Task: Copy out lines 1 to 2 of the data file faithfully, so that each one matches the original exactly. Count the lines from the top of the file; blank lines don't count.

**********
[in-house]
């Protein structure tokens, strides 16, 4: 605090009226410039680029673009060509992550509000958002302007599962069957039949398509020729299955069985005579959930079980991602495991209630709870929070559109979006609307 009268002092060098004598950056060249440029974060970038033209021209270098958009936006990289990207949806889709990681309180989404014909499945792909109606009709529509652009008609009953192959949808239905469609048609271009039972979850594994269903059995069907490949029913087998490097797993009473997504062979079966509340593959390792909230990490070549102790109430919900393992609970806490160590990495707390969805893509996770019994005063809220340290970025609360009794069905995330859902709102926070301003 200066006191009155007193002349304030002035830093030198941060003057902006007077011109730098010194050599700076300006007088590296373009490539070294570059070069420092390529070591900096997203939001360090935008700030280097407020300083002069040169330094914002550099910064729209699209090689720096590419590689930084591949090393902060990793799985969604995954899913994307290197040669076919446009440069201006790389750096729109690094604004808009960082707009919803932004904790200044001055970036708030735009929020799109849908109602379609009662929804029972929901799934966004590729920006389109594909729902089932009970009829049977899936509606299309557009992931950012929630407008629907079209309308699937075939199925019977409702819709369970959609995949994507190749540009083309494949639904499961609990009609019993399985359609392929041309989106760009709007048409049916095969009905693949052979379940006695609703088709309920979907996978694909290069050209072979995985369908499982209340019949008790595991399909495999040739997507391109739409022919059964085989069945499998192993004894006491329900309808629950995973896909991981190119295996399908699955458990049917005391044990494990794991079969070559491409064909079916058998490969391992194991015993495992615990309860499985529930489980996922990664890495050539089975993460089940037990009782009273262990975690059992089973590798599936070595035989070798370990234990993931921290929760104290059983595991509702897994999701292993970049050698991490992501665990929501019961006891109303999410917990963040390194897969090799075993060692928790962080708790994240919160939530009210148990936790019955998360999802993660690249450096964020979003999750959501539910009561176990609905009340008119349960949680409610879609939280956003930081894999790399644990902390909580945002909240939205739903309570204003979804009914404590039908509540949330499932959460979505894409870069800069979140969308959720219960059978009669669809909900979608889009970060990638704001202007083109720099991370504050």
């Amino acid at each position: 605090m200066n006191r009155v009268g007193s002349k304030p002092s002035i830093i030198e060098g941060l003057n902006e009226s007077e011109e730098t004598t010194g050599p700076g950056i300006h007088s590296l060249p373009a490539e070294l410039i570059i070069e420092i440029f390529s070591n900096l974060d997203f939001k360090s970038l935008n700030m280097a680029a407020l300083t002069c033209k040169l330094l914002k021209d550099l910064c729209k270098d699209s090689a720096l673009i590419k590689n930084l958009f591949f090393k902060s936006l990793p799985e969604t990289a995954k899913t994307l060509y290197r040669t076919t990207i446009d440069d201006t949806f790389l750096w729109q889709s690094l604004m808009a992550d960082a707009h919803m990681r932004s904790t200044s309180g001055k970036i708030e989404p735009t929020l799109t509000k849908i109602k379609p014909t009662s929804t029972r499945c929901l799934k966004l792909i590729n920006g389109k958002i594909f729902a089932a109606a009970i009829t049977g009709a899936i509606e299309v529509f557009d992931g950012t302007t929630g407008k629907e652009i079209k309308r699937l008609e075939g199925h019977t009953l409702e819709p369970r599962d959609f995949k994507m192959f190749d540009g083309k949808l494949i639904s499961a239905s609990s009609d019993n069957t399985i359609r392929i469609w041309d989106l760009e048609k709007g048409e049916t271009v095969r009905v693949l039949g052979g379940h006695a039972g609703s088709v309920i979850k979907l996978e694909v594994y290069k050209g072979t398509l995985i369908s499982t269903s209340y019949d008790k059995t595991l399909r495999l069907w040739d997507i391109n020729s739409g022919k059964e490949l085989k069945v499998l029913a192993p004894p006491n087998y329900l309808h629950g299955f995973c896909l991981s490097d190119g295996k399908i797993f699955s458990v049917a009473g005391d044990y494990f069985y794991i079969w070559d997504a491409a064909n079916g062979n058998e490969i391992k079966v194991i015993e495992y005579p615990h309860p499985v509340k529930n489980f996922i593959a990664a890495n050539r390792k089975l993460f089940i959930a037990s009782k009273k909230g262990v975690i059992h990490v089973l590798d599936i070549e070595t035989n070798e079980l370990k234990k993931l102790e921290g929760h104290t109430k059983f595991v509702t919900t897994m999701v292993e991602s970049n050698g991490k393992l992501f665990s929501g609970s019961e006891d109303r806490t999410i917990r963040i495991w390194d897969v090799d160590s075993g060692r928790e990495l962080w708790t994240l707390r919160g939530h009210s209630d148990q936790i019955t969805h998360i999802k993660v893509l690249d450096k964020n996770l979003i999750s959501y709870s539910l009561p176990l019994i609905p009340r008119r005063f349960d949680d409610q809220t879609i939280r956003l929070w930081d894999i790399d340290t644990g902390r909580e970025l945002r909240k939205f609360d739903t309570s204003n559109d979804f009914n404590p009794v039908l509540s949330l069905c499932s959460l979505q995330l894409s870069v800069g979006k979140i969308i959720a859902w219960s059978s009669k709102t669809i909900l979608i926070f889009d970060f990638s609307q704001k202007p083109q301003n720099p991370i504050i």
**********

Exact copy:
[in-house]
């Protein structure tokens, strides 16, 4: 605090009226410039680029673009060509992550509000958002302007599962069957039949398509020729299955069985005579959930079980991602495991209630709870929070559109979006609307 009268002092060098004598950056060249440029974060970038033209021209270098958009936006990289990207949806889709990681309180989404014909499945792909109606009709529509652009008609009953192959949808239905469609048609271009039972979850594994269903059995069907490949029913087998490097797993009473997504062979079966509340593959390792909230990490070549102790109430919900393992609970806490160590990495707390969805893509996770019994005063809220340290970025609360009794069905995330859902709102926070301003 200066006191009155007193002349304030002035830093030198941060003057902006007077011109730098010194050599700076300006007088590296373009490539070294570059070069420092390529070591900096997203939001360090935008700030280097407020300083002069040169330094914002550099910064729209699209090689720096590419590689930084591949090393902060990793799985969604995954899913994307290197040669076919446009440069201006790389750096729109690094604004808009960082707009919803932004904790200044001055970036708030735009929020799109849908109602379609009662929804029972929901799934966004590729920006389109594909729902089932009970009829049977899936509606299309557009992931950012929630407008629907079209309308699937075939199925019977409702819709369970959609995949994507190749540009083309494949639904499961609990009609019993399985359609392929041309989106760009709007048409049916095969009905693949052979379940006695609703088709309920979907996978694909290069050209072979995985369908499982209340019949008790595991399909495999040739997507391109739409022919059964085989069945499998192993004894006491329900309808629950995973896909991981190119295996399908699955458990049917005391044990494990794991079969070559491409064909079916058998490969391992194991015993495992615990309860499985529930489980996922990664890495050539089975993460089940037990009782009273262990975690059992089973590798599936070595035989070798370990234990993931921290929760104290059983595991509702897994999701292993970049050698991490992501665990929501019961006891109303999410917990963040390194897969090799075993060692928790962080708790994240919160939530009210148990936790019955998360999802993660690249450096964020979003999750959501539910009561176990609905009340008119349960949680409610879609939280956003930081894999790399644990902390909580945002909240939205739903309570204003979804009914404590039908509540949330499932959460979505894409870069800069979140969308959720219960059978009669669809909900979608889009970060990638704001202007083109720099991370504050």